Asking yourself questions has the power to reveal and clarify values and reinforce behavior.
Asking great questions is one of the most useful skills you can add to your leadership toolbox. It's both strategically smart and relationally powerful.
Using launching, clarifying, and following-up questions requires intentionality and a little practice.
The ability to ask good questions is key for any leader. Unfortunately, it doesn't come naturally for most of us. It's a skill we have to develop over time.
The leader's main role is to create an environment—both physical and relational—where people have the opportunity to connect with one another and grow closer to God.
You have permission to ask the second question. What do I mean by that? What is the second question? It’s the follow-up. “Hi, how are you?”
“Great. How are you?”
Without the second question, the conversation is over. But as the group's leader, you're invited to continue the conversation by asking another question. Be the kind of leader who is interested in others beyond the surface-level pleasantries. More times than not, when you ask a second question, people start getting real.
When you ask someone how he or she is doing and you a get-one word responses like, “fine,” “good,” or “okay,” show your group member you care and are genuinely interested in knowing what’s going on in his or her life by asking specific questions. You can even ask a group member what "fine," "good," or "okay" looks like.
People generally want to talk in more detail about how they’re doing, but they need to know the person on the other end of the conversation is safe. They need a little encouragement. They need to feel confident that, if they get more personal, what they say will be well received. You're in a special position. You're the group's leader. You have an opportunity to lead your members in healthy, safe communication by asking the second question.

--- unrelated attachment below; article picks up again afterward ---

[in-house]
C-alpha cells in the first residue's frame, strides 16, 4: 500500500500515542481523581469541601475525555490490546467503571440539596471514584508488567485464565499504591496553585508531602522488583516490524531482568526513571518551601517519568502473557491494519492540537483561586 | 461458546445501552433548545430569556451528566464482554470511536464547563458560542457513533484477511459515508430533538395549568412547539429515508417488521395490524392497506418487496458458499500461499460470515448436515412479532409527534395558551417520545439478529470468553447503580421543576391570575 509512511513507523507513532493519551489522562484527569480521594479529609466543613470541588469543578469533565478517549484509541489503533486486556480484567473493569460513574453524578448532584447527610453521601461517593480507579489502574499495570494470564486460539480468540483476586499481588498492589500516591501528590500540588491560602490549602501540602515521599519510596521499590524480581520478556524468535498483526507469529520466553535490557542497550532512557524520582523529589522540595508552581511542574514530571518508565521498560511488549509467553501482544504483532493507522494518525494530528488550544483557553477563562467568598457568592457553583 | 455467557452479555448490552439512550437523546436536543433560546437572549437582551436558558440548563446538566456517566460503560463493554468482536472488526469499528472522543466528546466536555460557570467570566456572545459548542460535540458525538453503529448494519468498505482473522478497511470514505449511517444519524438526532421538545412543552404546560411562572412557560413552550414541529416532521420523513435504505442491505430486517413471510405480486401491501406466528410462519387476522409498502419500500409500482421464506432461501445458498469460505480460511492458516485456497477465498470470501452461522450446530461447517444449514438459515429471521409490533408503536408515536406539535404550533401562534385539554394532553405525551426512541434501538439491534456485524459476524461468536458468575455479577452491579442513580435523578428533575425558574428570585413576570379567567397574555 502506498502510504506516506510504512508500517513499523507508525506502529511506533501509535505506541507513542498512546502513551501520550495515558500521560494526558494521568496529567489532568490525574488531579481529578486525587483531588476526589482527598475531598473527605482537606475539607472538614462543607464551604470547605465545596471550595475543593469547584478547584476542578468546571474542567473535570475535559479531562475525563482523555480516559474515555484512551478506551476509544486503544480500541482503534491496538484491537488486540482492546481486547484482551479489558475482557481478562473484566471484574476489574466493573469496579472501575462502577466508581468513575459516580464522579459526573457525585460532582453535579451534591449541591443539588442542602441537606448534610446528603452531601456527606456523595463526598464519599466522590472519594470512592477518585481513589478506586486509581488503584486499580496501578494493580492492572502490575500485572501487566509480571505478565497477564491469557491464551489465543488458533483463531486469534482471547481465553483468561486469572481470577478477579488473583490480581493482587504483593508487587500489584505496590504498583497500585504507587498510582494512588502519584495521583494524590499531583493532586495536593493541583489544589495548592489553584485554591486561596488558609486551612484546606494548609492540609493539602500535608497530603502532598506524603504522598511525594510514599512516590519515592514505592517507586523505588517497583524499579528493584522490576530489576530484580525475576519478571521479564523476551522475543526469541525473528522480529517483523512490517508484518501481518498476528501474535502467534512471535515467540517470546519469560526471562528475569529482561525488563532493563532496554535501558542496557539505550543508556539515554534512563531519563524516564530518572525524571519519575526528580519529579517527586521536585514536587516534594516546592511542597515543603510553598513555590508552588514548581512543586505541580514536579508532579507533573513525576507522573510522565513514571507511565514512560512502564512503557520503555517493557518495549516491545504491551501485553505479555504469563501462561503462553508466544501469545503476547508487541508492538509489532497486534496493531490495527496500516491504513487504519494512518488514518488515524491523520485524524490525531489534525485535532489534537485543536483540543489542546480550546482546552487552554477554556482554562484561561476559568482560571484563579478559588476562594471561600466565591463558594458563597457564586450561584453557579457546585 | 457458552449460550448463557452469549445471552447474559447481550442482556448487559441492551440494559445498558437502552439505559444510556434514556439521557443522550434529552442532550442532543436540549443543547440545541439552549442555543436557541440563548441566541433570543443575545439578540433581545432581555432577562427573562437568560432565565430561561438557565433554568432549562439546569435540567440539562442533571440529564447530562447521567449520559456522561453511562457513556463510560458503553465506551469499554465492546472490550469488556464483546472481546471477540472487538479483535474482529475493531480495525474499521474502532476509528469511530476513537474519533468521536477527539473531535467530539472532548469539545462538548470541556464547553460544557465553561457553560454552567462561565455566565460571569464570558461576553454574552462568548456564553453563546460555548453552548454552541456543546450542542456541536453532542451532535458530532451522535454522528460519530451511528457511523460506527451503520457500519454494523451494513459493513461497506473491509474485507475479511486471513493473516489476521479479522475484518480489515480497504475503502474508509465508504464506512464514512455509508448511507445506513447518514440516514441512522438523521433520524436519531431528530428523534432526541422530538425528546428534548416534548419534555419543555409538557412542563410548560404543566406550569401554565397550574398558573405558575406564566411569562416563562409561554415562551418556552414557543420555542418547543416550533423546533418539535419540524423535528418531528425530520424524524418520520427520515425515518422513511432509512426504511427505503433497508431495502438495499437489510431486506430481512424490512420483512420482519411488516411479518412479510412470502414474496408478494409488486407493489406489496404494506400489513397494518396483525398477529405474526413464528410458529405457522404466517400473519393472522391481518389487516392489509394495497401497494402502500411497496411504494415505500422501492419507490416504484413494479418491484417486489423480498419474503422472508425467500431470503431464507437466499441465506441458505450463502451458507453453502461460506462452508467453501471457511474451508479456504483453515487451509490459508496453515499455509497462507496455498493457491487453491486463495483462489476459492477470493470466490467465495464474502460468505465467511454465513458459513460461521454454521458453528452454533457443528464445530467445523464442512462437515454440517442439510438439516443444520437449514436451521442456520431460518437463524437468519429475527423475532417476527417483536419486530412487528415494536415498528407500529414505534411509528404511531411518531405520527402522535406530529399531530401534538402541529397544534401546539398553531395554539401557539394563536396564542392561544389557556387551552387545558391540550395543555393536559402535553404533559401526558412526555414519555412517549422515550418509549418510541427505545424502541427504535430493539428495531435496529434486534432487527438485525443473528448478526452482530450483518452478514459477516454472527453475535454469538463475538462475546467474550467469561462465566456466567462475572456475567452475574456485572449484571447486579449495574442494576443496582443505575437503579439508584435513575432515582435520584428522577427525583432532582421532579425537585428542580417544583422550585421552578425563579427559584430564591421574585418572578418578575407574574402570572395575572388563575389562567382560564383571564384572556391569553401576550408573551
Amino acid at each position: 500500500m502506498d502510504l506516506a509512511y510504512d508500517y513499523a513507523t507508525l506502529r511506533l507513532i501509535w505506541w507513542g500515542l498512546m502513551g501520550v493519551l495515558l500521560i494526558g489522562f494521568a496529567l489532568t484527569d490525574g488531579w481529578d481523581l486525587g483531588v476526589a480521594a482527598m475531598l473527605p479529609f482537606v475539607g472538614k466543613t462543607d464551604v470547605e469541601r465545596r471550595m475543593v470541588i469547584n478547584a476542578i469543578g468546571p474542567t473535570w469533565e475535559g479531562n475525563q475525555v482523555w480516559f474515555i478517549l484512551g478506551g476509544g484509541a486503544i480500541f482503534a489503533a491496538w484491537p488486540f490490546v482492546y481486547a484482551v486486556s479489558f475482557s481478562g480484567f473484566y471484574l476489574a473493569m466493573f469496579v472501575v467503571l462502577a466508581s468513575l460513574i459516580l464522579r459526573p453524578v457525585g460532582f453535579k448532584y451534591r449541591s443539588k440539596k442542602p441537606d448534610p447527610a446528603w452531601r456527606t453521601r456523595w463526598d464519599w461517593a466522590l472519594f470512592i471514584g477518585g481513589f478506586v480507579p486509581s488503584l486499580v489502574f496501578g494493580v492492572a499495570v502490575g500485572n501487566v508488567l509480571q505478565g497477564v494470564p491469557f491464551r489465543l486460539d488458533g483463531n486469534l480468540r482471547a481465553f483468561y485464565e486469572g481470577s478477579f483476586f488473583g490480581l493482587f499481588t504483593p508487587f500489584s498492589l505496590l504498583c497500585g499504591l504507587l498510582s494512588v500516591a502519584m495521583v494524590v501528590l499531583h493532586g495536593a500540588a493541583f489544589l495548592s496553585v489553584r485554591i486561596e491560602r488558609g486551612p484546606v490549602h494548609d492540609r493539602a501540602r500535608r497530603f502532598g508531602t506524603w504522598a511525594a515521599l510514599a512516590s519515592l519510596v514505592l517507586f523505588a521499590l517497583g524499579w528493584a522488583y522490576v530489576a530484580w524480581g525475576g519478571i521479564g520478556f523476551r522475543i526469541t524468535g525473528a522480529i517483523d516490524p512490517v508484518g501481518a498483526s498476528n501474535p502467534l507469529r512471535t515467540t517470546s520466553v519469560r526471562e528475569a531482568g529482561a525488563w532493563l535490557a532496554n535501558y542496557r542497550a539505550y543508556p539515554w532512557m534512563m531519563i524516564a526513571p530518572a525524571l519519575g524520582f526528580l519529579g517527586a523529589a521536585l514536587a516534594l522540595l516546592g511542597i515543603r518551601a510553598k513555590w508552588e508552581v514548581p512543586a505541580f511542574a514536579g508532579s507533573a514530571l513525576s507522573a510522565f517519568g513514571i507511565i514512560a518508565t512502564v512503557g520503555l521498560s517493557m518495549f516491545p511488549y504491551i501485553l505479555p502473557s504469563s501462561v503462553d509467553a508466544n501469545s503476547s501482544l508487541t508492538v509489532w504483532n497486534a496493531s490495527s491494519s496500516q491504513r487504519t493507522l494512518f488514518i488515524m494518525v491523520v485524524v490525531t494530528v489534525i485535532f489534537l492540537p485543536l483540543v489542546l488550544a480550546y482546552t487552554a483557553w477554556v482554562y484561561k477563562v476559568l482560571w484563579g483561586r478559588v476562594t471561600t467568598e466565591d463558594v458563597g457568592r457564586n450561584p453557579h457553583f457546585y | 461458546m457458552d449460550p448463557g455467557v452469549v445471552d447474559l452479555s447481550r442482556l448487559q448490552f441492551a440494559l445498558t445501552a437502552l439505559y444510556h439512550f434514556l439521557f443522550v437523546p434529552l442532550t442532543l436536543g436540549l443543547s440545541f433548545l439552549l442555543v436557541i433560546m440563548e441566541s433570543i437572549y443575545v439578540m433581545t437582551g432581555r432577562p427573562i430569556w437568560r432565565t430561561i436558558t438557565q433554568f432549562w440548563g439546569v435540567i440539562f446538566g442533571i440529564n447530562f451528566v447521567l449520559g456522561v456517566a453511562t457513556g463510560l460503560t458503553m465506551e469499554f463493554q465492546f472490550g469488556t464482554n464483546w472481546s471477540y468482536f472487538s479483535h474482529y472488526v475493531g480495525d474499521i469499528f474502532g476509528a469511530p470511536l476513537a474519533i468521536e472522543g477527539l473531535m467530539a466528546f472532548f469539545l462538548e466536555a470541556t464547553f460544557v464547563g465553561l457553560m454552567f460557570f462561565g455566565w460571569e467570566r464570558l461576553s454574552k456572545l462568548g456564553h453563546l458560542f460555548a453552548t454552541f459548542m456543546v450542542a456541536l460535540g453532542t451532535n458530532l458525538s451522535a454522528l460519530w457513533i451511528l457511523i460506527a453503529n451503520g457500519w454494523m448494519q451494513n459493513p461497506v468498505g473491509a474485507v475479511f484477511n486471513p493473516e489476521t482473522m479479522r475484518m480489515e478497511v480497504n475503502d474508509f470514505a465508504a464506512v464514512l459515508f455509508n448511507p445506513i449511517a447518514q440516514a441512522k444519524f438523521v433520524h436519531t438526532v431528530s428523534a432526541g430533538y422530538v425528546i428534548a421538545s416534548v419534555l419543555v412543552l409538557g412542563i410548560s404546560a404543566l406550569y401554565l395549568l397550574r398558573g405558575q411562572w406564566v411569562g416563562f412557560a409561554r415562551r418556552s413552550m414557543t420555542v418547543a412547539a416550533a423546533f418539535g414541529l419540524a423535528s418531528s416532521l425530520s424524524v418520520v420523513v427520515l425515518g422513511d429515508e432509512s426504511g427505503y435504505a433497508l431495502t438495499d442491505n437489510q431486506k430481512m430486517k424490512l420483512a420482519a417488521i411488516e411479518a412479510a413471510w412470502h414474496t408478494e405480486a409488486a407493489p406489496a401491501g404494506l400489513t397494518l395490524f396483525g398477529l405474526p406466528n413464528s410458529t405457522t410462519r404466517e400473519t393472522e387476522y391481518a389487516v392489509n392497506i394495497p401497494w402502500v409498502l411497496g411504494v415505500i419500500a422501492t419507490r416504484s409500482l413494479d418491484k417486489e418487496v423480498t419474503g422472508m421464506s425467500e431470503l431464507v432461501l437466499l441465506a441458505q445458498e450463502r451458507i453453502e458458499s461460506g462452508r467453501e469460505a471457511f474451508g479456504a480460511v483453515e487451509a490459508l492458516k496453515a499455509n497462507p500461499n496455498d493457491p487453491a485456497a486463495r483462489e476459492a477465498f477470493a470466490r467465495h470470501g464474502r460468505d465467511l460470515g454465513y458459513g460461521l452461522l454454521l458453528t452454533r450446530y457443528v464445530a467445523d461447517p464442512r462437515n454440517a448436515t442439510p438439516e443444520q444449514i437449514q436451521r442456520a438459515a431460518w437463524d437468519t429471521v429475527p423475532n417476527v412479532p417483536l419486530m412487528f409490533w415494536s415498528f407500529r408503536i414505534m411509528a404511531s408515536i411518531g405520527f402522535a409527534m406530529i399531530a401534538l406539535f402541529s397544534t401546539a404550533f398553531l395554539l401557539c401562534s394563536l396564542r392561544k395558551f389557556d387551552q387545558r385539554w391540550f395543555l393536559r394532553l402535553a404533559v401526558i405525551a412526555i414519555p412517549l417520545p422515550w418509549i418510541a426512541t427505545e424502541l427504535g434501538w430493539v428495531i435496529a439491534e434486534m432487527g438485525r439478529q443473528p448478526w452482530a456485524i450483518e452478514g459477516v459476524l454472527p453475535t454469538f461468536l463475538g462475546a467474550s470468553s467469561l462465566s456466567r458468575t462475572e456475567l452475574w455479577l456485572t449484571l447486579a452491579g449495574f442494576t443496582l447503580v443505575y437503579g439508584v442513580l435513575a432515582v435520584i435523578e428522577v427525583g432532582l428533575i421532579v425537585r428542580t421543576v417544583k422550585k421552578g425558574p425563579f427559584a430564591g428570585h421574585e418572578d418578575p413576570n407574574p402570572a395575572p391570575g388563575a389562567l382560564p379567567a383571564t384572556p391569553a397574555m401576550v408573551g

This past week in his series Ask It, Andy Stanley gave advice that sounds so simple yet can be so difficult: when making decisions, get other people's opinions.
Andy Stanley's current series, Ask It, has gotten me thinking a lot lately about knowledge, wisdom, and the difference between the two. Ours is a knowledge-obsessed culture (we are living in the information age, after all). As a result, we tend to confuse knowledge and wisdom. If we have a problem, our knee-jerk reaction is to throw information at it. Read a self-help book. Watch an instructional video. Google it. We want to believe that if we have enough information, it'll solve our problems.
But it's not quite so easy, is it? Sifting through all the information out there to find what's true and helpful is challenging. That's because knowledge tells only half the story. The other half belongs to wisdom. To clarify things, let's take a quick look at some definitions from Dictionary.com:
Knowledge—acquaintance with facts, truths, or principles, as from study or investigation.
Wisdom—knowledge of what is true or right coupled with just judgment as to action.
Knowledge is about knowing (duh). Wisdom is about living. One can't be wise without knowledge, but the acquisition of knowledge for its own sake doesn't make one wise. Application is the path to wisdom. This is so true that you can actually become wise by leaning into other people's application. We can learn from the experiences and mistakes of our parents, mentors, bosses, and friends, without having to repeat those experiences and mistakes, if we listen humbly and thoughtfully.
So, what does all this have to do with group leadership? Well, if you've been a leader for any amount of time, you've probably bumped into group members hungry for knowledge. They talk about wanting to go "deeper" in Bible study. There's nothing inherently wrong with digging into Scripture, but keep in mind that our culture over-emphasizes the power of knowledge to affect change. People often don't grasp that just knowing the Bible won't grow them spiritually.
It's more important that your group's interaction with the Bible is focused on personal application than it is on depth. Going deeper for the sake of going deeper won't change your life. But even a "shallow" reading of Scripture—one that doesn't take into account stuff like historical context, literary genre, or rich theological analysis—can change your life, if you ask, "In light of what I'm reading, how can I change the way I live in order to align my heart and my mind more closely with God's?"
Asking that question is the path to wisdom.